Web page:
NEW YORK (AP) — Washington Capitals forward Tom Wilson’s 20-game suspension for an illegal check to an opponent’s head in a preseason game was upheld by NHL Commissioner Gary Bettman on Thursday.
In a 31-page decision announced a week after Wilson’s nearly 7½-hour appeal hearing, Bettman determined that the initial ruling by the Department of Player Safety on Oct. 3 “was supported by clear and convincing evidence.”
The NHL Players’ Association appealed on Wilson’s behalf, arguing that his hit did not break a rule and so there should have been no suspension at all — but that if there were to be one, 20 games was “excessive” and eight would have been more appropriate.
The right winger, who plays on the reigning Stanley Cup champions’ top line with Alex Ovechkin, can now appeal to a neutral arbitrator.
Wilson was ejected for his hit on St. Louis Blues center Oskar Sundqvist in the second period of the teams’ exhibition game on Sept. 30, causing a concussion, cuts to the face and a sprained right shoulder.
Wilson’s fourth ban in less than 13 months is costing him nearly a quarter of the 82-game regular season — only five NHL players have been suspended longer for on-ice play — and $1.26 million in salary.
The video released earlier this month to explain the punishment says: “Wilson delivers a high, forceful hit, which makes Sundqvist’s head the main point of contact on a hit where such head contact was avoidable and causes an injury.” It also admonishes him for taking “a poor angle of approach.”
In the original ruling, the league noted that Wilson “is considered a repeat offender” — and, indeed, this is hardly the first time the sixth-year player has been in trouble for the way he has taken out an opponent. He was suspended twice because of preseason hits a year ago, then had to sit out three games during the playoffs for a check to the head that broke Pittsburgh Penguins center Zach Aston-Reese’s jaw and caused a concussion.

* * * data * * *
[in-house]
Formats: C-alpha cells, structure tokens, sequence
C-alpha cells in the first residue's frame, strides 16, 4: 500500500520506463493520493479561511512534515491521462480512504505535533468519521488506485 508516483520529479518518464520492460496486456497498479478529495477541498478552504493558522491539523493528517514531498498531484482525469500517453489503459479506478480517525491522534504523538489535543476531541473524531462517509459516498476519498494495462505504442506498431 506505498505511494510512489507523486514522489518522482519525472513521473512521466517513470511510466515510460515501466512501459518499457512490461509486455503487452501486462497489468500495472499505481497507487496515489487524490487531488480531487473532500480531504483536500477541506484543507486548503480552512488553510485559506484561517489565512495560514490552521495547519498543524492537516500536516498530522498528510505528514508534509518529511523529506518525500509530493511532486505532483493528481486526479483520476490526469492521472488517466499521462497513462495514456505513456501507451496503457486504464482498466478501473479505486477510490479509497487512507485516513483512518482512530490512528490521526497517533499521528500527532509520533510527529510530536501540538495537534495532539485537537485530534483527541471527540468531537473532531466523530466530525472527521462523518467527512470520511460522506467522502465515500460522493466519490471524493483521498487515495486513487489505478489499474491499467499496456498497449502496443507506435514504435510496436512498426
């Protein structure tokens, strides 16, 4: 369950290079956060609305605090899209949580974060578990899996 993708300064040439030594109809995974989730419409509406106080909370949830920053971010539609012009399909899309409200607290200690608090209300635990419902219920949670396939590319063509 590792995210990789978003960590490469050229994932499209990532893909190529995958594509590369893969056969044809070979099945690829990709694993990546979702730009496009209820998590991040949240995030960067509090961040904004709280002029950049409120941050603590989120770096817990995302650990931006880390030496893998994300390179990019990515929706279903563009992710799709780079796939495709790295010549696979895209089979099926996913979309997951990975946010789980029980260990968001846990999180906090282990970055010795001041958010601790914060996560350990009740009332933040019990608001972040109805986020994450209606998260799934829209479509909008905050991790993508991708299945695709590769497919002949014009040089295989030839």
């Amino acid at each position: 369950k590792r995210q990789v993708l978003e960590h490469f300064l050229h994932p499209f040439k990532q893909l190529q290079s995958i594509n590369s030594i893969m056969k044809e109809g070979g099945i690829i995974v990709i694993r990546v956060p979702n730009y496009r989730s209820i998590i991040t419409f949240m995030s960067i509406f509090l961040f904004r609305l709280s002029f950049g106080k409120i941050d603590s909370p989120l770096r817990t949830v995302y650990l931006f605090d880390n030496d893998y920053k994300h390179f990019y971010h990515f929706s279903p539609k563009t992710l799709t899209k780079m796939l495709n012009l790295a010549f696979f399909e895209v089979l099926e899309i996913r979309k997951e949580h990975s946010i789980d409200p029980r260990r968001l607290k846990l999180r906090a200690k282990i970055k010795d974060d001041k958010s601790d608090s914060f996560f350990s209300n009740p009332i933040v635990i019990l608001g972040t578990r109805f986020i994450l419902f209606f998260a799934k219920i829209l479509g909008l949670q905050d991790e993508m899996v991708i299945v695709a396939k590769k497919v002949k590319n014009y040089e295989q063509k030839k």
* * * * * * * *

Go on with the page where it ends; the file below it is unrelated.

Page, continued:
During its appeal, the NHLPA contested the characterization of Wilson as a repeat offender, saying that a preseason ban should be treated the same as a fine, and that his postseason ban’s duration was “improperly inflated” by “according more weight to the value of the playoff games missed due to a prior suspension.” The union also argued that if the hit was illegal, it was improper “by mere inches.”
Bettman ruled that Sundqvist’s head was the main point of contact and that such contact was avoidable on the play.
“Head checks are a matter of great concern to the league, our clubs and our players,” Bettman wrote.
The Capitals see Wilson as a vital part of the franchise, and general manager Brian MacLellan — who testified at the appeal hearing — signed him to a $31 million, six-year contract this offseason.
Coach Barry Trotz said he and his staff were surprised by the suspension but said that he does not feel the need to speak to Wilson about it. Trotz added that Wilson often studies which hits the NHL considers borderline and which hits the league considers clean.
“I think he understands,” Trotz said. “We were all a little surprised he got a couple of games, but we’ll accept it. He’s got to adjust. It’s no different than a centerman adjusting to the new faceoff rules or [Alex Ovechkin] adjusting on the slash rule. They are smart players and they will adjust. Tom is a really smart man and a good pro.”
That said, Trotz does not want the suspension to have a chilling effect on Wilson’s hard-hitting style of play. Over the past two seasons, Wilson has been credited with the fourth most hits in the league (492).
“You don’t want to take all of his game away from him,” he said. “He’s one of the best at getting on people and getting the big hits and turning pucks over and getting people nervous because he’s coming in. He doesn’t want to take that all out of his game. He just wants to understand his parameters and what the league is calling and looking for. But he’s got a smaller window” now.
Wilson doubled his career high with 14 goals and set a new mark with 35 points last season, when he was the only NHL forward with 30-plus points and 90-plus penalty minutes, finishing with 187 and a league-high 41 minors. Then he contributed 15 points in 21 games during Washington’s run to its first championship.